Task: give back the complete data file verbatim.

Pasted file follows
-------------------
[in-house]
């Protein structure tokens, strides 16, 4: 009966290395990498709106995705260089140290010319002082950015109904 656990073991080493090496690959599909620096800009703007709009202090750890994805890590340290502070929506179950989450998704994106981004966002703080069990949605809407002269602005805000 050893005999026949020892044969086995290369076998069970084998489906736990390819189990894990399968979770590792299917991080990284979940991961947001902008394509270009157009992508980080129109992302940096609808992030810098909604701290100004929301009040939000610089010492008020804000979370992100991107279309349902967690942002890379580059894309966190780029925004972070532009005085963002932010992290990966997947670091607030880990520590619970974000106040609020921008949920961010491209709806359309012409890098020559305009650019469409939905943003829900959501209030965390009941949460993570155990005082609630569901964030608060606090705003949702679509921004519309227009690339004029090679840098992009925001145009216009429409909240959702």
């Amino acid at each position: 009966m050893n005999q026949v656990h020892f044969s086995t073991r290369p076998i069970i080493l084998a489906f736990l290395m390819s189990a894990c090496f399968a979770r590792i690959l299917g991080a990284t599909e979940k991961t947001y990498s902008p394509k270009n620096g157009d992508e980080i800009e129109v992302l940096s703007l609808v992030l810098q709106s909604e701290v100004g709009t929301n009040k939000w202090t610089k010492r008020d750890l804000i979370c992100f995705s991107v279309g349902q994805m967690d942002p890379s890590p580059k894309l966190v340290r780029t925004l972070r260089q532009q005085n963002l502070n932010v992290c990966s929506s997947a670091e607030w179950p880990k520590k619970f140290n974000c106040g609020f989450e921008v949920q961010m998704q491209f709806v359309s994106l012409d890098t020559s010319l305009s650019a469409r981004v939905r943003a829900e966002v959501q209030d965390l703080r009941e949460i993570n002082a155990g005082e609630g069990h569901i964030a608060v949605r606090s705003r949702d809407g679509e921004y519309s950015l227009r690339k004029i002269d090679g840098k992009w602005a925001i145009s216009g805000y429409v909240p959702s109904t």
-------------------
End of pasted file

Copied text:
[in-house]
């Protein structure tokens, strides 16, 4: 009966290395990498709106995705260089140290010319002082950015109904 656990073991080493090496690959599909620096800009703007709009202090750890994805890590340290502070929506179950989450998704994106981004966002703080069990949605809407002269602005805000 050893005999026949020892044969086995290369076998069970084998489906736990390819189990894990399968979770590792299917991080990284979940991961947001902008394509270009157009992508980080129109992302940096609808992030810098909604701290100004929301009040939000610089010492008020804000979370992100991107279309349902967690942002890379580059894309966190780029925004972070532009005085963002932010992290990966997947670091607030880990520590619970974000106040609020921008949920961010491209709806359309012409890098020559305009650019469409939905943003829900959501209030965390009941949460993570155990005082609630569901964030608060606090705003949702679509921004519309227009690339004029090679840098992009925001145009216009429409909240959702």
């Amino acid at each position: 009966m050893n005999q026949v656990h020892f044969s086995t073991r290369p076998i069970i080493l084998a489906f736990l290395m390819s189990a894990c090496f399968a979770r590792i690959l299917g991080a990284t599909e979940k991961t947001y990498s902008p394509k270009n620096g157009d992508e980080i800009e129109v992302l940096s703007l609808v992030l810098q709106s909604e701290v100004g709009t929301n009040k939000w202090t610089k010492r008020d750890l804000i979370c992100f995705s991107v279309g349902q994805m967690d942002p890379s890590p580059k894309l966190v340290r780029t925004l972070r260089q532009q005085n963002l502070n932010v992290c990966s929506s997947a670091e607030w179950p880990k520590k619970f140290n974000c106040g609020f989450e921008v949920q961010m998704q491209f709806v359309s994106l012409d890098t020559s010319l305009s650019a469409r981004v939905r943003a829900e966002v959501q209030d965390l703080r009941e949460i993570n002082a155990g005082e609630g069990h569901i964030a608060v949605r606090s705003r949702d809407g679509e921004y519309s950015l227009r690339k004029i002269d090679g840098k992009w602005a925001i145009s216009g805000y429409v909240p959702s109904t």